Possibly the quickest introduction to the book is a synopsis.
Over time I will be posting articles about the project – the research and writing of it – and then transferring the links to this page.
The Kapooka Tragedy: remembering 21 May 1945 examines the aftermath of the worst training accident in Australian military history. With the end of the war in sight, 26 sappers of the Royal Australian Engineers were killed in an explosion whilst learning the skills of demolition. The military funeral that followed is still the largest on Australia’s home soil. After the initial flurry of shock and resolutions to remember in the churches, parliament and newspapers, however, memory of this incident disappeared from public consciousness. It was left to families, friends and those who were present to carry the memory and to grieve in isolation and silence until, finally, a formal memorial was opened 65 years later.
This book honours the sacrifice of these men and acknowledges the grief of their families and friends. Drawing on the Court of Inquiry and the reminiscences of witnesses, the author begins with a reconstruction of the events of the week beginning 21 May 1945. He does not attempt to solve the mystery of the cause of the explosion. The narrative highlights the extent of the tragedy and describes the response to it from around the nation. From the pulpit to the national parliament it was roundly proclaimed that these men had died in the service of King and country as truly as if they had died in battle, and their sacrifice would honoured as such.
It didn’t happen. In the second chapter, I present the extent to which the events were forgotten and canvasses a number of reasons why it happened. Chief among them are that the war was dragging on and this was just one in a long stream of horrors. To dwell on it may have damaged morale on the Home Front and called into question the Army’s competency. Losing so many men to an accident was not something to be proud of, especially with the end on sight. The memory sank from sight and was allowed to stay there.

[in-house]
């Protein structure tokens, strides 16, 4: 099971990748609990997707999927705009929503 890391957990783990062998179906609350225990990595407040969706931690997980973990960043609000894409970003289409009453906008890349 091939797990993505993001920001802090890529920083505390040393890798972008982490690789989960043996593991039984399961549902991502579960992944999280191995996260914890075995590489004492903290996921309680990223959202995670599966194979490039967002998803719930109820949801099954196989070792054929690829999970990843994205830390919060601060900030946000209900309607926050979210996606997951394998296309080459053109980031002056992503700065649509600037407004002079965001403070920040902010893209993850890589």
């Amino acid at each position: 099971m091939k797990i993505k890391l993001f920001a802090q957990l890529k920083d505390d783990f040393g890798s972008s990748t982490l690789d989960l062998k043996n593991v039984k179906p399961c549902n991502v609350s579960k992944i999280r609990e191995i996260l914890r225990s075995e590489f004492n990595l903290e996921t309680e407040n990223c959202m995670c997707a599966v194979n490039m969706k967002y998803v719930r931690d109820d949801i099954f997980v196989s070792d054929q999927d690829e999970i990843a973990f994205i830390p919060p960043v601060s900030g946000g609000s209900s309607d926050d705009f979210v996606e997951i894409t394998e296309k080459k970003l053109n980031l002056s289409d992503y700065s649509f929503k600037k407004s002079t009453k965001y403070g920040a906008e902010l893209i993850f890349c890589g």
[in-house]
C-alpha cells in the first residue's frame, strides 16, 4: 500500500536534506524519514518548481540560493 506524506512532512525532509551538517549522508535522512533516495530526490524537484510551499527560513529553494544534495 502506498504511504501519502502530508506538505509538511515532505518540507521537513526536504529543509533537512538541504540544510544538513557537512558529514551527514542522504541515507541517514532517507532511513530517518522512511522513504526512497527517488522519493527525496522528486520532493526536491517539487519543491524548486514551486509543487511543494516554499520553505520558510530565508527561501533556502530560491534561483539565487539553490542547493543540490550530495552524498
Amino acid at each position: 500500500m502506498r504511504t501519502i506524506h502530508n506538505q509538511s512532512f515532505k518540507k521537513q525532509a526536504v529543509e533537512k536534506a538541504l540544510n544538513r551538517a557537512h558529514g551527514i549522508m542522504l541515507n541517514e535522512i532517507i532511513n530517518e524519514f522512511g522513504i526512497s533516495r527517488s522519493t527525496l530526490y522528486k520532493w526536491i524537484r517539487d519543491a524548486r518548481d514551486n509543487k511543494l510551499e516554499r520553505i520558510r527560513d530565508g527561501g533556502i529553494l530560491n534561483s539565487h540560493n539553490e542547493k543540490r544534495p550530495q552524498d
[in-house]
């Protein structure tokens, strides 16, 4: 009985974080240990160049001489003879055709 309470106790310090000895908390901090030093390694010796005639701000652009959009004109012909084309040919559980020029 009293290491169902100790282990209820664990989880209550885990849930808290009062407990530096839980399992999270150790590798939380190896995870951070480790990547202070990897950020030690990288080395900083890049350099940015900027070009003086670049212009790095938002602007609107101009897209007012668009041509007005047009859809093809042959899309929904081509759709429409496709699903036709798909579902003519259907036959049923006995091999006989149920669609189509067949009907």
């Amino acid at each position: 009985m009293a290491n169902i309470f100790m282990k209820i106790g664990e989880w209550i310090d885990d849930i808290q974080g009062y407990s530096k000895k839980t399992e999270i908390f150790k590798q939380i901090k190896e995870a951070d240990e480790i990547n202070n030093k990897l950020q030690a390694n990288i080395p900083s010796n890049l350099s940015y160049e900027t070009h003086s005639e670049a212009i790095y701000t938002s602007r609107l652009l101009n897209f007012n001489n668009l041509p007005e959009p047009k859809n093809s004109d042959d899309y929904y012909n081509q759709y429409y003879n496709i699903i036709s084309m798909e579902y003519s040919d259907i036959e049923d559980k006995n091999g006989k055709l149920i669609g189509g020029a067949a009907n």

In researching this event, I made contact with a number of relatives and friends of the 26, and some of the surviving eye-witnesses. These people’s stories show the enduring aftermath of the silence. Their experiences are indicative of what happens when grief goes unacknowledged, when history is swept out of sight.
The fourth chapter contains 26 pen portraits. Some are lengthy; some are arrestingly brief. Here, I have honoured the memories of these men by showing the reader who they were and, consequently, what the world missed out on in losing them. Each left a uniquely shaped gap. This is what, for many, has endured.
Then there is acknowledgement of the experiences of those who were there on the day – the witnesses, officers, medicos and the two survivors of the blast – who were also impacted by the explosion.
The book concludes with a look at the relationships between memory, acknowledgement, forgetfulness and memorials. The narrative of the development of the official memorial to the tragedy that was unveiled in 2010 acknowledges the efforts of those who kept the memory alive, who supported and worked for what is a fine, engaging memorial, and an annual gathering of remembrance. An essay on the history and place of war memorials in Australia suggests reasons why the construction of the memorial to the Kapooka Tragedy is important, and not only for those directly affected. What we remember, and what we forget, helps to define who we think we are.